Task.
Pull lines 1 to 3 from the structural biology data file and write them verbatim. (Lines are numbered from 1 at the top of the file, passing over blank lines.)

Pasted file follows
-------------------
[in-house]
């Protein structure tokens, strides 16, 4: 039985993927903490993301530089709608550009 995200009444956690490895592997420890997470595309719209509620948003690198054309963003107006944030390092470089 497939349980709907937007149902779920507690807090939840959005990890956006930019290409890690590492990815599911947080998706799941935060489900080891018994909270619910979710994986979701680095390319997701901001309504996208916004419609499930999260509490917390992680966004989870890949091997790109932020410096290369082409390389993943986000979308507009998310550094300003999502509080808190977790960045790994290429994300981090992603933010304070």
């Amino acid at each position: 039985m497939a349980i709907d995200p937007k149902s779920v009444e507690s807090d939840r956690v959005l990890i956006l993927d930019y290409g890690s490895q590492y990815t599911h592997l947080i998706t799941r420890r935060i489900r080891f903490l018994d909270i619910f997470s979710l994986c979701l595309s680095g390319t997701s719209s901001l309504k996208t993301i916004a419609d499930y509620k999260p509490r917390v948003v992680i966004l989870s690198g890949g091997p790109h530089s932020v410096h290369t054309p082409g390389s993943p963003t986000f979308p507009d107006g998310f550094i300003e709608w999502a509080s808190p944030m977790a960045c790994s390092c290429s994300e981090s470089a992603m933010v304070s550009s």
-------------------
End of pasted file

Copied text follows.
[in-house]
């Protein structure tokens, strides 16, 4: 039985993927903490993301530089709608550009 995200009444956690490895592997420890997470595309719209509620948003690198054309963003107006944030390092470089 497939349980709907937007149902779920507690807090939840959005990890956006930019290409890690590492990815599911947080998706799941935060489900080891018994909270619910979710994986979701680095390319997701901001309504996208916004419609499930999260509490917390992680966004989870890949091997790109932020410096290369082409390389993943986000979308507009998310550094300003999502509080808190977790960045790994290429994300981090992603933010304070």
């Amino acid at each position: 039985m497939a349980i709907d995200p937007k149902s779920v009444e507690s807090d939840r956690v959005l990890i956006l993927d930019y290409g890690s490895q590492y990815t599911h592997l947080i998706t799941r420890r935060i489900r080891f903490l018994d909270i619910f997470s979710l994986c979701l595309s680095g390319t997701s719209s901001l309504k996208t993301i916004a419609d499930y509620k999260p509490r917390v948003v992680i966004l989870s690198g890949g091997p790109h530089s932020v410096h290369t054309p082409g390389s993943p963003t986000f979308p507009d107006g998310f550094i300003e709608w999502a509080s808190p944030m977790a960045c790994s390092c290429s994300e981090s470089a992603m933010v304070s550009s």